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Losing Patagonia?

Patagonia's pristine watersWith its coastal rainforests and deep inland fjords, its snowcapped mountains and craggy fields of ice, Patagonia has remained a world beautiful and wild-so far. Last fall, OnEarth' s George Black reported on the threat of hydropower development in Chile in our cover story, "Patagonia Under Siege." In December NRDC named the region a Biogem and launched a new campaign to stop de-structive development. So far, NRDC e-activists have sent more than 45,000 messages to Chilean president Michele Bachelet to protest plans by the Spanish-owned utility Endesa, the largest electricity supplier in Chile, to build hydroelectric dams on a half dozen rivers. The project would flood fertile ranching land and cut a 1,200-mile-long swath through five national parks and two wilderness reserves in order to erect the world's longest electrical transmission line. Preliminary studies indicate that the demand for electricity has been overestimated and that the cost of the project has been underestimated. NRDC is working with sev-eral Chilean groups to draft an alternative proposal and to pressure the Chilean government to explore cheaper, cleaner forms of energy that would spare Patagonia. For more information visit NRDC's Biogems Web site at

--Ben Carmichael

Wagering the Catskills

Less than a two-hour drive from Manhattan, bobcats, black bears, and coyotes wander the forests, river valleys, and peaks of the Catskill Mountains, a region that has served as a refuge for generations of hikers, birders, hunters, anglers, campers, and even, once upon a time, Rip Van Winkle. Now, the St. Regis Mohawk tribe plans to build an off-reservation, Las Vegas-style casino in the bucolic town of Monticello, New York. The project threatens the region's watersheds, which provide water for half of the state's residents. The $600 million casino would draw more than six million visitors a year -- 40 percent more than Grand Canyon National Park -- along with traffic congestion and diminished air quality. The Bureau of Indian Affairs has claimed there would be no significant impact to the environment, in order to avoid submitting an Environmental Impact Statement as required by the National Environmental Policy Act. That's not legal, according to NRDC attorneys, who are working to compel the bureau and the Department of the Interior to comply fully with the law.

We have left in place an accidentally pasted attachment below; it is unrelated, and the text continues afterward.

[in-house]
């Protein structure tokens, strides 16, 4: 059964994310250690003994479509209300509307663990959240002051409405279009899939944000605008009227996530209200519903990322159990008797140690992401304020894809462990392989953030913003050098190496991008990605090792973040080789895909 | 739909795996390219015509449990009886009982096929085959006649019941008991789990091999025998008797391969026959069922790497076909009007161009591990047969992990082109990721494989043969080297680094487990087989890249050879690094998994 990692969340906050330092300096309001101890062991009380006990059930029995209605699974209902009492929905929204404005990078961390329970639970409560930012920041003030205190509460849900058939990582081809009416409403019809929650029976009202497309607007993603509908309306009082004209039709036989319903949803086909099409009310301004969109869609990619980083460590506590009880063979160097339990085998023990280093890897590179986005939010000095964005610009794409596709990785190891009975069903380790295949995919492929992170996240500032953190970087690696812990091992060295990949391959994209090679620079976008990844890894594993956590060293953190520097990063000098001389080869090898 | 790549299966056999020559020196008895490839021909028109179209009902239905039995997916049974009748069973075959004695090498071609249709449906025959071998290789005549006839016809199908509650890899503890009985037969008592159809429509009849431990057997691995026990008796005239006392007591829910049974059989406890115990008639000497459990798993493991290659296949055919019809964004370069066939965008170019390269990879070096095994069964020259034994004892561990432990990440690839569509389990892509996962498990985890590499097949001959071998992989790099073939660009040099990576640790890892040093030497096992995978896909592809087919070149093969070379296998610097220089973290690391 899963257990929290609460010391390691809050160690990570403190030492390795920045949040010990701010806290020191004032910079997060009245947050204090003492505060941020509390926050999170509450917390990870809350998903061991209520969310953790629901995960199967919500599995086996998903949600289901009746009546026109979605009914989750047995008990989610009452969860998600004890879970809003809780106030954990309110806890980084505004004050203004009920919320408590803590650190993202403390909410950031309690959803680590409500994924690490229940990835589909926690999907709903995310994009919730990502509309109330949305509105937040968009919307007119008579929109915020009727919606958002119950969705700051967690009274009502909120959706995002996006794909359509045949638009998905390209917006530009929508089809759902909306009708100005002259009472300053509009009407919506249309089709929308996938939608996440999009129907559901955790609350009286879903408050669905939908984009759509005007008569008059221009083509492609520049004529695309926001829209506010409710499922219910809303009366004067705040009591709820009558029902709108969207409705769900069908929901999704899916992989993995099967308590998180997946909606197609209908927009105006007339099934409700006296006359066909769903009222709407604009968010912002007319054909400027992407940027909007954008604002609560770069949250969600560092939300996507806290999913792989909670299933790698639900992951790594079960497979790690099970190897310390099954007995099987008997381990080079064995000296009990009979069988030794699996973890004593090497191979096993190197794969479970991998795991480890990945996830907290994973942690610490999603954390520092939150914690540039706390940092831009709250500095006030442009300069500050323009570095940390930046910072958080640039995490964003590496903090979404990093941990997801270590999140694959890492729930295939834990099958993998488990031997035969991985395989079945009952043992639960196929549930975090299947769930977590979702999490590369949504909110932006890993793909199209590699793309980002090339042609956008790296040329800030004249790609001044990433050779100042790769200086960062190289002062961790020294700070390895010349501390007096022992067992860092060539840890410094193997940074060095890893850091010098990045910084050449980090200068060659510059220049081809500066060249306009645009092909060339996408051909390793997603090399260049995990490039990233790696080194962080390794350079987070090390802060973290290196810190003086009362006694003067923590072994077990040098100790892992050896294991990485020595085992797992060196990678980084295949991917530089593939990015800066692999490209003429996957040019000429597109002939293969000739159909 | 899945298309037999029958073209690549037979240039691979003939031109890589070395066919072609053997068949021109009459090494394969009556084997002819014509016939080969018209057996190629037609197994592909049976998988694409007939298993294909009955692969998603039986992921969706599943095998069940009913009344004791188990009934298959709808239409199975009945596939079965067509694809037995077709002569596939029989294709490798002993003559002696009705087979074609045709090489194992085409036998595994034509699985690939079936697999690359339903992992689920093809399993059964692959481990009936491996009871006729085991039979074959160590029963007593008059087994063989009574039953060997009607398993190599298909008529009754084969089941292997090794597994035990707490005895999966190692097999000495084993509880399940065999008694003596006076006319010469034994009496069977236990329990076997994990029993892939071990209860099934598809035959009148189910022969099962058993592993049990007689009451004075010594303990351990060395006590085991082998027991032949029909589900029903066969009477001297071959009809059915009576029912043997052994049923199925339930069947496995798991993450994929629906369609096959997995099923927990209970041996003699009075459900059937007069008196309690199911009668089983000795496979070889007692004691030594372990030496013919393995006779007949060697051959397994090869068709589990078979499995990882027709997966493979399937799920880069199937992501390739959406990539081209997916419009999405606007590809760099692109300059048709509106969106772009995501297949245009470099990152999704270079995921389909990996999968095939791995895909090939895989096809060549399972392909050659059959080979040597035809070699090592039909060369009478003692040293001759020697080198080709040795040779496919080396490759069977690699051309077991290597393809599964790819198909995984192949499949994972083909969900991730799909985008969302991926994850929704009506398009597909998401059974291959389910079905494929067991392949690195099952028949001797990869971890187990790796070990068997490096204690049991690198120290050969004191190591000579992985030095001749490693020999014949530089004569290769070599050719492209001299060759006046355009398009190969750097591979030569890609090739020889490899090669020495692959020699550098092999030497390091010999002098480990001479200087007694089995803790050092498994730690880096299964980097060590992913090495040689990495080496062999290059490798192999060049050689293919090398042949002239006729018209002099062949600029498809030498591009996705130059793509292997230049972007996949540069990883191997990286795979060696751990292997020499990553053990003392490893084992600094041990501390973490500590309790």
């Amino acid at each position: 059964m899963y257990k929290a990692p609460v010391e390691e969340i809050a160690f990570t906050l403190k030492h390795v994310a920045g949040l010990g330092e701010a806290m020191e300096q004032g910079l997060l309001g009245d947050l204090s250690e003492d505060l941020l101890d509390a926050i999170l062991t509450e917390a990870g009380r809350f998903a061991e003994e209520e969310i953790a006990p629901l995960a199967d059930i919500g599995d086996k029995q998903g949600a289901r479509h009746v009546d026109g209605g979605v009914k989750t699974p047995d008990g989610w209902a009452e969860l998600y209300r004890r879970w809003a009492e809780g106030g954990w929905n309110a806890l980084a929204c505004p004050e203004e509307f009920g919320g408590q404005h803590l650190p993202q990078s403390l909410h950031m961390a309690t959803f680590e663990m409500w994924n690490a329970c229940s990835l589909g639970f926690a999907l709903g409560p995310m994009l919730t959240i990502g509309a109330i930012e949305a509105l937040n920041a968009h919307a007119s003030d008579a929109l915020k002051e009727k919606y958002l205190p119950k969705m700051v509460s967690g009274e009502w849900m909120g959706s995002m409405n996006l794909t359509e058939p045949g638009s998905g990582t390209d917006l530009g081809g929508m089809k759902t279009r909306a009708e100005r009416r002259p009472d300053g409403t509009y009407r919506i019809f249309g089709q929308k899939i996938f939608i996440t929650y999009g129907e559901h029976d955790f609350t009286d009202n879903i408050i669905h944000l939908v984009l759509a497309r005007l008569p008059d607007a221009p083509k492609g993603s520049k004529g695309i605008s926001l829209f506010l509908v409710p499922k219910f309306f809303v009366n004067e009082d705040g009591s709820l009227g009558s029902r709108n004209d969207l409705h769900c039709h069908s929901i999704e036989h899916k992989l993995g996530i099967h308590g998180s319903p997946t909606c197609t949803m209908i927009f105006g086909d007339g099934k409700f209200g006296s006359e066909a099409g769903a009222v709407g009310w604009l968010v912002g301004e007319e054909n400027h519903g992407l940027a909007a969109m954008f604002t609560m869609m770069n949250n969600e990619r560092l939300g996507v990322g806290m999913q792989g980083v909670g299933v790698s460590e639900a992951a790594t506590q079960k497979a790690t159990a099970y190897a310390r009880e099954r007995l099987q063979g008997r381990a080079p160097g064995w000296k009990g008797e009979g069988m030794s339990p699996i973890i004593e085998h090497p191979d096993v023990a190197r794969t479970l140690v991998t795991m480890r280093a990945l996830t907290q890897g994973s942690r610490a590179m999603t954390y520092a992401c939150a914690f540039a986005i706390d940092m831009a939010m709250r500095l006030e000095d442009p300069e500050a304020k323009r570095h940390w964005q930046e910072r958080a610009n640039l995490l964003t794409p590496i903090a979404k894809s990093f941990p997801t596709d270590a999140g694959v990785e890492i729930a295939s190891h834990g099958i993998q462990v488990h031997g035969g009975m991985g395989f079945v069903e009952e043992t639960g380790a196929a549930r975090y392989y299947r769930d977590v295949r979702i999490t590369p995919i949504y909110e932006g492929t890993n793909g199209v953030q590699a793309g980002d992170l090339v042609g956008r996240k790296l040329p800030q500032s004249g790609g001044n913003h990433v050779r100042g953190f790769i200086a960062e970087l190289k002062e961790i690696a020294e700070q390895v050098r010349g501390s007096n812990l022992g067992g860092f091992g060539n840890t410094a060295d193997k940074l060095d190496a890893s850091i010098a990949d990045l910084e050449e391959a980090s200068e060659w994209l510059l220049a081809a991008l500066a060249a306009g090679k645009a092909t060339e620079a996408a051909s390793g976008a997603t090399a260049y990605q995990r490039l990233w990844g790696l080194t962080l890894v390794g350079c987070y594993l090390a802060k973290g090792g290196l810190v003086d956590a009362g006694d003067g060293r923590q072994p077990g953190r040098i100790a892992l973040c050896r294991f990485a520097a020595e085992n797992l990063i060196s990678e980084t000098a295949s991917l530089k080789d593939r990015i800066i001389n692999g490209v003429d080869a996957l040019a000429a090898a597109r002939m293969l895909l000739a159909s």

--Ben Carmichael

I Spy...

You don't have to be a CIA spook to track the 10,000 nuclear warheads still harbored by the United States. In keeping with its long tradition as a nuclear arms watchdog, NRDC recently teamed up with the Federa-tion of American Scientists to produce an interactive, three-dimensional map using Google Earth photo-graphic satellite technology. The map reveals, among other things, that the United States maintains 18 weapons storage facilities in 12 states and 6 European countries. More than 2,300 warheads are housed in a facility in Bangor, Washington, although about half of them may be found on any given day aboard ballis-tic-missile submarines in the Pacific Ocean. To access the map visit

--Lisa Whiteman

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New Management

On January 1, Peter Lehner left his post at New York's office of the attorney general to assume his new role as NRDC's executive director. Read more on Lehner in next issue's Fieldwork department.

To take action online on these and other environmental issues, visit NRDC's Earth Action Center.

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Photo: Garth Lenz

OnEarth. Spring 2007
Copyright 2007 by the Natural Resources Defense Council